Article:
Tuesday, November 19, 2013

The "Intellectual Elite" as small town bumpkins

By "Small Town Bumpkins", I'm not referring to small towns or the people who live there (both of which I generally find quite agreeable).  Rather, I'm talking about the stereotype so commonly found in literature - close minded, ignorant, uninterested in anything beyond the close and comfortable horizon.  American literature certainly from about 1870 through 1960 is filled with this trope.

There's nothing uniquely American about this, and in many places it's been institutionalized.  Scandanavia has what in Danish is termed Janteloven - the Law of Jante.  The idea was described in a novel in the 1930s, but basically is a set of rules imposed by the citizens on the citizenry.  It's used to maintain social cohesion, unity, and (most importantly) existing power structures.  Some examples of the ten Laws include:
  1. You're not to think you are anything special.
  2. You're not to think you are as good as us.
  3. You're not to think you are smarter than us.
  4. You're not to convince yourself that you are better than us.
 Probably most important was this: You're not to laugh at us.  The novel described the soul-crushing conformity imposed in the town of Jante.  This resonated so strongly that the idea of Janteloven has entered the Scandanavian mindset (or perhaps more accurately it gave a name to what was already there).  But it's here, too, on these shores.

Interestingly, you really don't find it much in small towns.  Instead, you find it in the Faculty Lounge, in the coastal SWPL Intellectual Class, in the New York Times and CBS News.  This is unspoken but brutally enforced.  Need an example?  OK ...

Palin violated all of the ten laws, particularly the rule against laughing at them.  I remember blogging her speech to the Republican Convention in 2008, and that's what stood out most strongly:
Sarah Palin is Mocking Obama


"A mayor is like a community organizer - with responsibilities."

"Send the Styrofoam Greek columns back to the studio set."

"What's he going to do - after turning back the waters and healing the planet?"

"Self-designed Presidential Seals."

Oh, and she mocked the media, too. Looked like she enjoyed it.

Boy, howdy, this is turning into an interesting race.
And the Intellectual "Elite" went into full meltdown mode.  It was full bore Class Warfare, with the "Elites" uniting to punish a violation of the Janteloven.  And then it continued a couple years later:

And once again, the "Intellectual Elite" lost its collective mind in a spittle-flecked rage.

Because the Tea Party is all about repealing the 13th Amendment, or something.  Remember, the people foaming at the mouth at the impudence of the peasants willfully violating the Janteloven are firmly convinced that they're smarter than you, better educated than you, more traveled than you, and nicer than you.  And so, there are some things you need to keep in mind, wingnut:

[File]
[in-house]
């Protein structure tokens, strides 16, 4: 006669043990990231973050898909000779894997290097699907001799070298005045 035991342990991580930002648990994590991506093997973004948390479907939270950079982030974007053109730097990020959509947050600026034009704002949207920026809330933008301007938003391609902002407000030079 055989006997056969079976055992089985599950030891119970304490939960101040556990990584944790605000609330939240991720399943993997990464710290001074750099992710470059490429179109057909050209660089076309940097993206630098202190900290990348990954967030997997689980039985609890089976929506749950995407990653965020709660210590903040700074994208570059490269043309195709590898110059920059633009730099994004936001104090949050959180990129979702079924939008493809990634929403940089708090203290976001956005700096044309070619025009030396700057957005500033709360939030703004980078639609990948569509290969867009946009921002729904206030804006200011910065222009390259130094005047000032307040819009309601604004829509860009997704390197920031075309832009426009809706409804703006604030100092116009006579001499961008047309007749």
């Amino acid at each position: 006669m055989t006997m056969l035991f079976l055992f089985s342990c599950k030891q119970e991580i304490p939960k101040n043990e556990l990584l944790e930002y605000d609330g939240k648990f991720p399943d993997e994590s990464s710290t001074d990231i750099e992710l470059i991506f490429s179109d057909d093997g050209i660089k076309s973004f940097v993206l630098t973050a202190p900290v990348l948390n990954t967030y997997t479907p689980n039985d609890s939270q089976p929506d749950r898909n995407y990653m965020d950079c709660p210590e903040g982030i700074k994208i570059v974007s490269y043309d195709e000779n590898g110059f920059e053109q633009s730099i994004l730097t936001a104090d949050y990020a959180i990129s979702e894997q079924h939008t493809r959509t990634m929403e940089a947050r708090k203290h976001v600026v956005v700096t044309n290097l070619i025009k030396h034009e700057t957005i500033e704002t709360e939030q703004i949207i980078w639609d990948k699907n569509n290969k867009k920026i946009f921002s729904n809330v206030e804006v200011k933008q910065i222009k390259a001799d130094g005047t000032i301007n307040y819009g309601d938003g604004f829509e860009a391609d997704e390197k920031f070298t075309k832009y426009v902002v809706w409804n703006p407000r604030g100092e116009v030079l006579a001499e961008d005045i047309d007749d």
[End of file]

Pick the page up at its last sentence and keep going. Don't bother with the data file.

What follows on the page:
1. You're not to think you are anything special.
  2. You're not to think you are as good as they are.
  3. You're not to think you are smarter than they are.
  4. You're not to convince yourself that you are better than they are.
And you must never, ever laugh at them.  Look at the kids in the Tea Party picture, at their signs: Stay Out Of My Piggy Bank.  They're laughing at the "Intellectual Elite".

And the "Elite" acts like you'd expect from a closed-minded small town rube who's climbed to the top of the local power structure.  Well, the literary stereotype, since most small town folks I've met have a lot more common sense than this.  The "Elites" - the New York Times Editorial Board - remind one of the conversation you had with the President of your High School Debate Team back at the 20th reunion.  Remember how you went away shaking your head that he still though that made him smarter than everyone?  That's the NYT Editorial Board on Palin or the Tea Party.

Small minded, insular, untraveled (at least to flyover country, where their mental horizons would get expanded).  Bumpkins.  Angry bumpkins.

Keep laughing.


Anonymous said...

Thanks for the new vocabulary word. I plan to use it and "schadenfreude" in a sentence today.

Lissa said...

You didn't use "oikophobia." How could you omit such a delightful and appropriate word? :)

Jay G said...

Fix the typo in the header, and we'll think about this as the new Bluesmobile...

Borepatch said...

Lissa, the older I get the more I appreciate simple vocabulary. Winston Churchill's "fight them on the beaches" speech is my ideal. Good old Anglo-Saxon roots.

Jay, I cleverly left a typo in it to see who was paying attention. You get full marks.

drjim said...

Spot on!

RabidAlien said...

Great. Now its a toss-up whether I write-in Ted Cruz or Sarah Palin on my ballot come next Prez election. Excellent post, though!

Rob K said...

I've never met anyone more provincial than a New Yorker. They think they know everything about the world, yet the have absolutely no understanding of the way reality works.